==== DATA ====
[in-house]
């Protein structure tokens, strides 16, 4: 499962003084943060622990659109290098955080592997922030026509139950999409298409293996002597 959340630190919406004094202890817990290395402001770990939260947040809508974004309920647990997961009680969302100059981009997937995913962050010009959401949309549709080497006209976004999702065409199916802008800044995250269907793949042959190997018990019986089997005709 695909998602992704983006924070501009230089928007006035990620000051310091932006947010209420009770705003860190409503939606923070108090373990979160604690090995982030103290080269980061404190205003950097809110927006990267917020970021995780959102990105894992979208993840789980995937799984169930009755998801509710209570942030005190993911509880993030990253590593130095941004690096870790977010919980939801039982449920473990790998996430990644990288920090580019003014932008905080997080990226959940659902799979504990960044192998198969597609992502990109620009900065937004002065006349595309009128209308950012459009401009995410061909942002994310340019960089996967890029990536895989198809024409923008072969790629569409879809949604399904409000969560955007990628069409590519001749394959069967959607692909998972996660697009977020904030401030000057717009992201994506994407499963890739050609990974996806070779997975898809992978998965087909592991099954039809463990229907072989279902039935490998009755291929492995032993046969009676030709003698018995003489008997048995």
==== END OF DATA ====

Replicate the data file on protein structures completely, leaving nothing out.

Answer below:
[in-house]
């Protein structure tokens, strides 16, 4: 499962003084943060622990659109290098955080592997922030026509139950999409298409293996002597 959340630190919406004094202890817990290395402001770990939260947040809508974004309920647990997961009680969302100059981009997937995913962050010009959401949309549709080497006209976004999702065409199916802008800044995250269907793949042959190997018990019986089997005709 695909998602992704983006924070501009230089928007006035990620000051310091932006947010209420009770705003860190409503939606923070108090373990979160604690090995982030103290080269980061404190205003950097809110927006990267917020970021995780959102990105894992979208993840789980995937799984169930009755998801509710209570942030005190993911509880993030990253590593130095941004690096870790977010919980939801039982449920473990790998996430990644990288920090580019003014932008905080997080990226959940659902799979504990960044192998198969597609992502990109620009900065937004002065006349595309009128209308950012459009401009995410061909942002994310340019960089996967890029990536895989198809024409923008072969790629569409879809949604399904409000969560955007990628069409590519001749394959069967959607692909998972996660697009977020904030401030000057717009992201994506994407499963890739050609990974996806070779997975898809992978998965087909592991099954039809463990229907072989279902039935490998009755291929492995032993046969009676030709003698018995003489008997048995």